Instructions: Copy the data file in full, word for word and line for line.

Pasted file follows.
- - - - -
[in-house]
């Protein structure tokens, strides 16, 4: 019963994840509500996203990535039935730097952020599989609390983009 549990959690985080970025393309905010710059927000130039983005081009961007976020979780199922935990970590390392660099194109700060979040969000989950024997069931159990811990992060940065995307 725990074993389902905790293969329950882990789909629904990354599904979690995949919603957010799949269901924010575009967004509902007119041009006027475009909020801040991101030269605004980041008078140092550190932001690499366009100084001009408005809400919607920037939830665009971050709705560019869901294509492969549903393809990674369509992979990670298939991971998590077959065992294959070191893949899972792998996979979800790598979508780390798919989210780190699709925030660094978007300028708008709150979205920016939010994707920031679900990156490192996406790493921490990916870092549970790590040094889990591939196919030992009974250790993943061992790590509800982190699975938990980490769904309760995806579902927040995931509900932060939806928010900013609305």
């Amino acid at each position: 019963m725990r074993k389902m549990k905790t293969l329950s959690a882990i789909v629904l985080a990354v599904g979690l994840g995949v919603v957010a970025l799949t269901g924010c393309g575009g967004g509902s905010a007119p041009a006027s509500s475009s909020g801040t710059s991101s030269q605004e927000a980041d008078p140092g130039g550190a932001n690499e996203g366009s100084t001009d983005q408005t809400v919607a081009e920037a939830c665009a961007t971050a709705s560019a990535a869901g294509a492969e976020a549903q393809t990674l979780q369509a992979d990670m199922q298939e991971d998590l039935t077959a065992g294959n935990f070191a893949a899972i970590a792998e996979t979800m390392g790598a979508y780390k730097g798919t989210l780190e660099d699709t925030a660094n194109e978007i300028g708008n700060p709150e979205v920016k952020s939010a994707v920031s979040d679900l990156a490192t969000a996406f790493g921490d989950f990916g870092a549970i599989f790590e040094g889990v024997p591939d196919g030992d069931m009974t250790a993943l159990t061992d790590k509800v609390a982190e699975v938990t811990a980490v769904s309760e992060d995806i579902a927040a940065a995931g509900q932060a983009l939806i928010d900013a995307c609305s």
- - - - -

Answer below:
[in-house]
């Protein structure tokens, strides 16, 4: 019963994840509500996203990535039935730097952020599989609390983009 549990959690985080970025393309905010710059927000130039983005081009961007976020979780199922935990970590390392660099194109700060979040969000989950024997069931159990811990992060940065995307 725990074993389902905790293969329950882990789909629904990354599904979690995949919603957010799949269901924010575009967004509902007119041009006027475009909020801040991101030269605004980041008078140092550190932001690499366009100084001009408005809400919607920037939830665009971050709705560019869901294509492969549903393809990674369509992979990670298939991971998590077959065992294959070191893949899972792998996979979800790598979508780390798919989210780190699709925030660094978007300028708008709150979205920016939010994707920031679900990156490192996406790493921490990916870092549970790590040094889990591939196919030992009974250790993943061992790590509800982190699975938990980490769904309760995806579902927040995931509900932060939806928010900013609305």
């Amino acid at each position: 019963m725990r074993k389902m549990k905790t293969l329950s959690a882990i789909v629904l985080a990354v599904g979690l994840g995949v919603v957010a970025l799949t269901g924010c393309g575009g967004g509902s905010a007119p041009a006027s509500s475009s909020g801040t710059s991101s030269q605004e927000a980041d008078p140092g130039g550190a932001n690499e996203g366009s100084t001009d983005q408005t809400v919607a081009e920037a939830c665009a961007t971050a709705s560019a990535a869901g294509a492969e976020a549903q393809t990674l979780q369509a992979d990670m199922q298939e991971d998590l039935t077959a065992g294959n935990f070191a893949a899972i970590a792998e996979t979800m390392g790598a979508y780390k730097g798919t989210l780190e660099d699709t925030a660094n194109e978007i300028g708008n700060p709150e979205v920016k952020s939010a994707v920031s979040d679900l990156a490192t969000a996406f790493g921490d989950f990916g870092a549970i599989f790590e040094g889990v024997p591939d196919g030992d069931m009974t250790a993943l159990t061992d790590k509800v609390a982190e699975v938990t811990a980490v769904s309760e992060d995806i579902a927040a940065a995931g509900q932060a983009l939806i928010d900013a995307c609305s």